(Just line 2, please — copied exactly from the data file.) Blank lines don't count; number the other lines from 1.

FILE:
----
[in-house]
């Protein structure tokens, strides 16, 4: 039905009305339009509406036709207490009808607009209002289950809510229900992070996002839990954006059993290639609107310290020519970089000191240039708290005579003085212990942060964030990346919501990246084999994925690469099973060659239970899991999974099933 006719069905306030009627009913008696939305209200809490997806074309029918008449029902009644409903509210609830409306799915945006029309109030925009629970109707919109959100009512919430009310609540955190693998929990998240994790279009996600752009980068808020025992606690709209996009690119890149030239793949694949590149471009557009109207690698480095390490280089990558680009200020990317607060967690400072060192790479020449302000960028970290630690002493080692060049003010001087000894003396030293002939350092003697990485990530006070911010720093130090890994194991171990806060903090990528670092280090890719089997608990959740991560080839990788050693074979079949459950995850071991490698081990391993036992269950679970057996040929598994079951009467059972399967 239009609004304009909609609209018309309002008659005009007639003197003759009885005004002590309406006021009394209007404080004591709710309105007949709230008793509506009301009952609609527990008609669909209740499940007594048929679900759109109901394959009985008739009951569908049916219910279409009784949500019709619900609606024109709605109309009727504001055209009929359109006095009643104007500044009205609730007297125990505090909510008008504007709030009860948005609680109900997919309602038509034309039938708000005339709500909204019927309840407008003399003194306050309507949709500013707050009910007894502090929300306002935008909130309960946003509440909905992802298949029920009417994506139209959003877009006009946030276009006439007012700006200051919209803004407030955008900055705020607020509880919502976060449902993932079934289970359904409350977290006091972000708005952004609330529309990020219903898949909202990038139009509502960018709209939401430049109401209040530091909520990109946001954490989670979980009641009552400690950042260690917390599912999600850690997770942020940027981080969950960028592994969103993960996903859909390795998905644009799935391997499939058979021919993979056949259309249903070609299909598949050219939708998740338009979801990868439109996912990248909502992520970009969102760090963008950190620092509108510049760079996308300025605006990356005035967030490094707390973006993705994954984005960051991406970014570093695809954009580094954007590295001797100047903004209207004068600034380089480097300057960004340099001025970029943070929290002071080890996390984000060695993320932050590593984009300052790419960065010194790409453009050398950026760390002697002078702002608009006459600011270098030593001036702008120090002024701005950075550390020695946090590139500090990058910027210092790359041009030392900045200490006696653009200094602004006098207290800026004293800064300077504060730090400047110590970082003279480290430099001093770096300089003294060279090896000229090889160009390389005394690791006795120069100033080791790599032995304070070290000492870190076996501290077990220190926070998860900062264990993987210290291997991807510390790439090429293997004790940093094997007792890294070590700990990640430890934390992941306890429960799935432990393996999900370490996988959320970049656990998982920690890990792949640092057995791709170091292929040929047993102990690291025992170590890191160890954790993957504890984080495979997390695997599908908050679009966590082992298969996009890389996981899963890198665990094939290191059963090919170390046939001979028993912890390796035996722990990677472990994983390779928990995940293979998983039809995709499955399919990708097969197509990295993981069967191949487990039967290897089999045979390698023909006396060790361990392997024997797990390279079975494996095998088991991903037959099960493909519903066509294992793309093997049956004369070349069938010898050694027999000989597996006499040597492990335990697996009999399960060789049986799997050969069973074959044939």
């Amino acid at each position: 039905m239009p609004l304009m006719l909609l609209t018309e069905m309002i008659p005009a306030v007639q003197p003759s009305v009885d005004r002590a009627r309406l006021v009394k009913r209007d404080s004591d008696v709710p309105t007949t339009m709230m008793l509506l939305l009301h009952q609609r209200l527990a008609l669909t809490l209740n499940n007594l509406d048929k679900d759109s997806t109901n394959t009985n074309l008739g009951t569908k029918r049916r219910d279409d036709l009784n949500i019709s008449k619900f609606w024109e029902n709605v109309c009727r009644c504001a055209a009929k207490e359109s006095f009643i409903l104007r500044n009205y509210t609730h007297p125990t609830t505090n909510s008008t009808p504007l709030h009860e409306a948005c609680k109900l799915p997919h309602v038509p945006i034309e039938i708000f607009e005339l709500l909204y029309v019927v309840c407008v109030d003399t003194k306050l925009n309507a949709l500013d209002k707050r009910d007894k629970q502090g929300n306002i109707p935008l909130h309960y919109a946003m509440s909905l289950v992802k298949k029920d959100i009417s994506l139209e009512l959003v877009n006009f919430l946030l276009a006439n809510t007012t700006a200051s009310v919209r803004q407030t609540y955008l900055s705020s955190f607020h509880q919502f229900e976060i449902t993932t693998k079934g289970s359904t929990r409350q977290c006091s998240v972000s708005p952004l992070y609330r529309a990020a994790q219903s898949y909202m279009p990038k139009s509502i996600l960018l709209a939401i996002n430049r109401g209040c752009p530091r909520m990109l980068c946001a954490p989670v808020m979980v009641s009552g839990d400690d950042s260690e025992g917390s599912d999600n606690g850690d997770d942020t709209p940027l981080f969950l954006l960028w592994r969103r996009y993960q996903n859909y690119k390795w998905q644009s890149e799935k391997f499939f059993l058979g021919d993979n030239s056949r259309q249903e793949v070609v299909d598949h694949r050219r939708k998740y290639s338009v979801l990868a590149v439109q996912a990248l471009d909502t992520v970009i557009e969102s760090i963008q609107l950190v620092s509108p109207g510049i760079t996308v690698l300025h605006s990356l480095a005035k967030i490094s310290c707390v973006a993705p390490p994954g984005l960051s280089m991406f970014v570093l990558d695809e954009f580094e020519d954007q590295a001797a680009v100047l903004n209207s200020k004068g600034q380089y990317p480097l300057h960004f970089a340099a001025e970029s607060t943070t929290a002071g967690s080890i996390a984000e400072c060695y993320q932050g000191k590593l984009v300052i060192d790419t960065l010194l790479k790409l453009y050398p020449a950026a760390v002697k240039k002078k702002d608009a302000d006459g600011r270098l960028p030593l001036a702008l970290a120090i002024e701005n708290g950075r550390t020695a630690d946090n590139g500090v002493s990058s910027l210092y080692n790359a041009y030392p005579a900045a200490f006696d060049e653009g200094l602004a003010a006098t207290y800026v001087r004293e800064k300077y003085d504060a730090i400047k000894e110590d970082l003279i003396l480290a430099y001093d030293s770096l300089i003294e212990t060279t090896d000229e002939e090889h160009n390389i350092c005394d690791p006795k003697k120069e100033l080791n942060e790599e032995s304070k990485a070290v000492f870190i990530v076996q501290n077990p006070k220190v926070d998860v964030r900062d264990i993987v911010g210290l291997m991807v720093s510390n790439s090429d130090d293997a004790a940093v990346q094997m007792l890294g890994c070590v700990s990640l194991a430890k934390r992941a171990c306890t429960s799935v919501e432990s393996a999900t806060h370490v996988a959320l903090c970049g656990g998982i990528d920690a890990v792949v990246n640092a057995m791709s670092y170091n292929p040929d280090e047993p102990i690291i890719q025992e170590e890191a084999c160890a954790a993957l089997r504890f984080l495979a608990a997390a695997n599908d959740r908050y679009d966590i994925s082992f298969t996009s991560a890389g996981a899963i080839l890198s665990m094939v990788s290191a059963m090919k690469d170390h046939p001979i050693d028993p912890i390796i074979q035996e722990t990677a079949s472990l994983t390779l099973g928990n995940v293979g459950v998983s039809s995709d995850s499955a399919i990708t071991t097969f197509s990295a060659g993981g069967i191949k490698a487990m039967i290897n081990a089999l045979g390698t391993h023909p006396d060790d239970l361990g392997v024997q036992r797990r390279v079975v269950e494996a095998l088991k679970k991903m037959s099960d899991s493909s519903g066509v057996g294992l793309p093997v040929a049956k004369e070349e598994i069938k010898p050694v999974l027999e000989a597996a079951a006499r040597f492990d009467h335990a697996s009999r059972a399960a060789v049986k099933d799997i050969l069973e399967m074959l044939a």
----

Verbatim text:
């Protein structure tokens, strides 16, 4: 039905009305339009509406036709207490009808607009209002289950809510229900992070996002839990954006059993290639609107310290020519970089000191240039708290005579003085212990942060964030990346919501990246084999994925690469099973060659239970899991999974099933 006719069905306030009627009913008696939305209200809490997806074309029918008449029902009644409903509210609830409306799915945006029309109030925009629970109707919109959100009512919430009310609540955190693998929990998240994790279009996600752009980068808020025992606690709209996009690119890149030239793949694949590149471009557009109207690698480095390490280089990558680009200020990317607060967690400072060192790479020449302000960028970290630690002493080692060049003010001087000894003396030293002939350092003697990485990530006070911010720093130090890994194991171990806060903090990528670092280090890719089997608990959740991560080839990788050693074979079949459950995850071991490698081990391993036992269950679970057996040929598994079951009467059972399967 239009609004304009909609609209018309309002008659005009007639003197003759009885005004002590309406006021009394209007404080004591709710309105007949709230008793509506009301009952609609527990008609669909209740499940007594048929679900759109109901394959009985008739009951569908049916219910279409009784949500019709619900609606024109709605109309009727504001055209009929359109006095009643104007500044009205609730007297125990505090909510008008504007709030009860948005609680109900997919309602038509034309039938708000005339709500909204019927309840407008003399003194306050309507949709500013707050009910007894502090929300306002935008909130309960946003509440909905992802298949029920009417994506139209959003877009006009946030276009006439007012700006200051919209803004407030955008900055705020607020509880919502976060449902993932079934289970359904409350977290006091972000708005952004609330529309990020219903898949909202990038139009509502960018709209939401430049109401209040530091909520990109946001954490989670979980009641009552400690950042260690917390599912999600850690997770942020940027981080969950960028592994969103993960996903859909390795998905644009799935391997499939058979021919993979056949259309249903070609299909598949050219939708998740338009979801990868439109996912990248909502992520970009969102760090963008950190620092509108510049760079996308300025605006990356005035967030490094707390973006993705994954984005960051991406970014570093695809954009580094954007590295001797100047903004209207004068600034380089480097300057960004340099001025970029943070929290002071080890996390984000060695993320932050590593984009300052790419960065010194790409453009050398950026760390002697002078702002608009006459600011270098030593001036702008120090002024701005950075550390020695946090590139500090990058910027210092790359041009030392900045200490006696653009200094602004006098207290800026004293800064300077504060730090400047110590970082003279480290430099001093770096300089003294060279090896000229090889160009390389005394690791006795120069100033080791790599032995304070070290000492870190076996501290077990220190926070998860900062264990993987210290291997991807510390790439090429293997004790940093094997007792890294070590700990990640430890934390992941306890429960799935432990393996999900370490996988959320970049656990998982920690890990792949640092057995791709170091292929040929047993102990690291025992170590890191160890954790993957504890984080495979997390695997599908908050679009966590082992298969996009890389996981899963890198665990094939290191059963090919170390046939001979028993912890390796035996722990990677472990994983390779928990995940293979998983039809995709499955399919990708097969197509990295993981069967191949487990039967290897089999045979390698023909006396060790361990392997024997797990390279079975494996095998088991991903037959099960493909519903066509294992793309093997049956004369070349069938010898050694027999000989597996006499040597492990335990697996009999399960060789049986799997050969069973074959044939």